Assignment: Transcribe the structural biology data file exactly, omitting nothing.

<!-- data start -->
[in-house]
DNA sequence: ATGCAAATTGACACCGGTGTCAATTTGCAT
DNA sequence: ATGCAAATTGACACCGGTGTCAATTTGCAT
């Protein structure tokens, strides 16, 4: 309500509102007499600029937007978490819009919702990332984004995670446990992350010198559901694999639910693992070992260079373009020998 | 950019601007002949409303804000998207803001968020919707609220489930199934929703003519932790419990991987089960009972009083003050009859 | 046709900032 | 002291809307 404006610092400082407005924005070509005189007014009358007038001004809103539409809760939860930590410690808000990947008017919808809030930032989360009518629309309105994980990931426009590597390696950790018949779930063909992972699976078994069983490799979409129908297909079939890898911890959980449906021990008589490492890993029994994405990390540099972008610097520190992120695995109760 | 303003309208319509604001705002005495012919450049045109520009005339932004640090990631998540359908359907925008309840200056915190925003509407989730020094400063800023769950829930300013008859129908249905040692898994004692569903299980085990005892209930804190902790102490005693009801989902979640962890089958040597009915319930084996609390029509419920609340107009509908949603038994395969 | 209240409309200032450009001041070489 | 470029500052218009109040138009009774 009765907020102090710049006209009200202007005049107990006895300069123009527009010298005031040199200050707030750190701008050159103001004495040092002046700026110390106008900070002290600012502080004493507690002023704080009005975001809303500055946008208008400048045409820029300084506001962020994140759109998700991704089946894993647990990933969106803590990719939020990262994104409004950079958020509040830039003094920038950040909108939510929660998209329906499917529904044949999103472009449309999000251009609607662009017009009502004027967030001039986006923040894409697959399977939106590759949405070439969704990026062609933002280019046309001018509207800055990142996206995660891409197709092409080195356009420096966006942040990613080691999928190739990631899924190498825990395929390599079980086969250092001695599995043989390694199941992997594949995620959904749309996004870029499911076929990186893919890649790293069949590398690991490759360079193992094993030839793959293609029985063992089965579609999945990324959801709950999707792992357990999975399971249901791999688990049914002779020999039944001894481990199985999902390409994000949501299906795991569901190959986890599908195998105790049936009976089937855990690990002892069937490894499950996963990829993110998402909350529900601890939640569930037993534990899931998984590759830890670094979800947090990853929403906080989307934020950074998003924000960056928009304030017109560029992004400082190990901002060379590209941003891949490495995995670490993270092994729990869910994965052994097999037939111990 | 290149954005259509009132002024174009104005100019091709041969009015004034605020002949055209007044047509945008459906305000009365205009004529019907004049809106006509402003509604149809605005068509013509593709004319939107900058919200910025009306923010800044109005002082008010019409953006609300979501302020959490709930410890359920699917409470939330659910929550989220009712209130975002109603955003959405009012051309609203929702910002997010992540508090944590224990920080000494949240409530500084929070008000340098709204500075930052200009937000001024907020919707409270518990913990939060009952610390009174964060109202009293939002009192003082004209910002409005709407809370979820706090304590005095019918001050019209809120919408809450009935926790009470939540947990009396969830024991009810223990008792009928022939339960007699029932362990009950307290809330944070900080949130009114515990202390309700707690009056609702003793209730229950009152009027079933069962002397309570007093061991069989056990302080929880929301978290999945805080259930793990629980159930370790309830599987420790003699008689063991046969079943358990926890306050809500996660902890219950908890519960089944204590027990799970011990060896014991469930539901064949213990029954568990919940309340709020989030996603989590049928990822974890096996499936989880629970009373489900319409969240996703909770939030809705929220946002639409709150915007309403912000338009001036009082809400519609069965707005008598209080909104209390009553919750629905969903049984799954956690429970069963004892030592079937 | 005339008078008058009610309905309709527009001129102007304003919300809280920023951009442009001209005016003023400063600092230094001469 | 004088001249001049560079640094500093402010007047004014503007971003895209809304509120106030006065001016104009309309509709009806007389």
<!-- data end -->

[in-house]
DNA sequence: ATGCAAATTGACACCGGTGTCAATTTGCAT
DNA sequence: ATGCAAATTGACACCGGTGTCAATTTGCAT
């Protein structure tokens, strides 16, 4: 309500509102007499600029937007978490819009919702990332984004995670446990992350010198559901694999639910693992070992260079373009020998 | 950019601007002949409303804000998207803001968020919707609220489930199934929703003519932790419990991987089960009972009083003050009859 | 046709900032 | 002291809307 404006610092400082407005924005070509005189007014009358007038001004809103539409809760939860930590410690808000990947008017919808809030930032989360009518629309309105994980990931426009590597390696950790018949779930063909992972699976078994069983490799979409129908297909079939890898911890959980449906021990008589490492890993029994994405990390540099972008610097520190992120695995109760 | 303003309208319509604001705002005495012919450049045109520009005339932004640090990631998540359908359907925008309840200056915190925003509407989730020094400063800023769950829930300013008859129908249905040692898994004692569903299980085990005892209930804190902790102490005693009801989902979640962890089958040597009915319930084996609390029509419920609340107009509908949603038994395969 | 209240409309200032450009001041070489 | 470029500052218009109040138009009774 009765907020102090710049006209009200202007005049107990006895300069123009527009010298005031040199200050707030750190701008050159103001004495040092002046700026110390106008900070002290600012502080004493507690002023704080009005975001809303500055946008208008400048045409820029300084506001962020994140759109998700991704089946894993647990990933969106803590990719939020990262994104409004950079958020509040830039003094920038950040909108939510929660998209329906499917529904044949999103472009449309999000251009609607662009017009009502004027967030001039986006923040894409697959399977939106590759949405070439969704990026062609933002280019046309001018509207800055990142996206995660891409197709092409080195356009420096966006942040990613080691999928190739990631899924190498825990395929390599079980086969250092001695599995043989390694199941992997594949995620959904749309996004870029499911076929990186893919890649790293069949590398690991490759360079193992094993030839793959293609029985063992089965579609999945990324959801709950999707792992357990999975399971249901791999688990049914002779020999039944001894481990199985999902390409994000949501299906795991569901190959986890599908195998105790049936009976089937855990690990002892069937490894499950996963990829993110998402909350529900601890939640569930037993534990899931998984590759830890670094979800947090990853929403906080989307934020950074998003924000960056928009304030017109560029992004400082190990901002060379590209941003891949490495995995670490993270092994729990869910994965052994097999037939111990 | 290149954005259509009132002024174009104005100019091709041969009015004034605020002949055209007044047509945008459906305000009365205009004529019907004049809106006509402003509604149809605005068509013509593709004319939107900058919200910025009306923010800044109005002082008010019409953006609300979501302020959490709930410890359920699917409470939330659910929550989220009712209130975002109603955003959405009012051309609203929702910002997010992540508090944590224990920080000494949240409530500084929070008000340098709204500075930052200009937000001024907020919707409270518990913990939060009952610390009174964060109202009293939002009192003082004209910002409005709407809370979820706090304590005095019918001050019209809120919408809450009935926790009470939540947990009396969830024991009810223990008792009928022939339960007699029932362990009950307290809330944070900080949130009114515990202390309700707690009056609702003793209730229950009152009027079933069962002397309570007093061991069989056990302080929880929301978290999945805080259930793990629980159930370790309830599987420790003699008689063991046969079943358990926890306050809500996660902890219950908890519960089944204590027990799970011990060896014991469930539901064949213990029954568990919940309340709020989030996603989590049928990822974890096996499936989880629970009373489900319409969240996703909770939030809705929220946002639409709150915007309403912000338009001036009082809400519609069965707005008598209080909104209390009553919750629905969903049984799954956690429970069963004892030592079937 | 005339008078008058009610309905309709527009001129102007304003919300809280920023951009442009001209005016003023400063600092230094001469 | 004088001249001049560079640094500093402010007047004014503007971003895209809304509120106030006065001016104009309309509709009806007389």